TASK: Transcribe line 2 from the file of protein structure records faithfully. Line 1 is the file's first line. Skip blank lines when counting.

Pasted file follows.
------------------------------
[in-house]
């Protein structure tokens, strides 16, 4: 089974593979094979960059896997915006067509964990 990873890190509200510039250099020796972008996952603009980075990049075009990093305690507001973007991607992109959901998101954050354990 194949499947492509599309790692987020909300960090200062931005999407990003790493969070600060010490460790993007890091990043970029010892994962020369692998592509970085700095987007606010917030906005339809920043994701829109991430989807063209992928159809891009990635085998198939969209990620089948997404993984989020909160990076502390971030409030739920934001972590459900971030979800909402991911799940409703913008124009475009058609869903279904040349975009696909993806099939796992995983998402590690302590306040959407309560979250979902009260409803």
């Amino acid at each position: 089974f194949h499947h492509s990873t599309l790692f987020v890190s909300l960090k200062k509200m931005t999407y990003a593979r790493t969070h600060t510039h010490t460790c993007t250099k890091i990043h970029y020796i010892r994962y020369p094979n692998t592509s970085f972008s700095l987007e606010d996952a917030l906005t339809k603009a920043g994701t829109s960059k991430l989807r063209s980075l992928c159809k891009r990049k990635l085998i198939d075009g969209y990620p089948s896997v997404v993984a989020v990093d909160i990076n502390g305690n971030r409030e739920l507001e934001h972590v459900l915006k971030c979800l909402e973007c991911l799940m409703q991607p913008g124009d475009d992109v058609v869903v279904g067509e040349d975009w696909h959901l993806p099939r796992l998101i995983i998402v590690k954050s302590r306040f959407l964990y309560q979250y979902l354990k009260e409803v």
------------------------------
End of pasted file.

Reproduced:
């Protein structure tokens, strides 16, 4: 089974593979094979960059896997915006067509964990 990873890190509200510039250099020796972008996952603009980075990049075009990093305690507001973007991607992109959901998101954050354990 194949499947492509599309790692987020909300960090200062931005999407990003790493969070600060010490460790993007890091990043970029010892994962020369692998592509970085700095987007606010917030906005339809920043994701829109991430989807063209992928159809891009990635085998198939969209990620089948997404993984989020909160990076502390971030409030739920934001972590459900971030979800909402991911799940409703913008124009475009058609869903279904040349975009696909993806099939796992995983998402590690302590306040959407309560979250979902009260409803």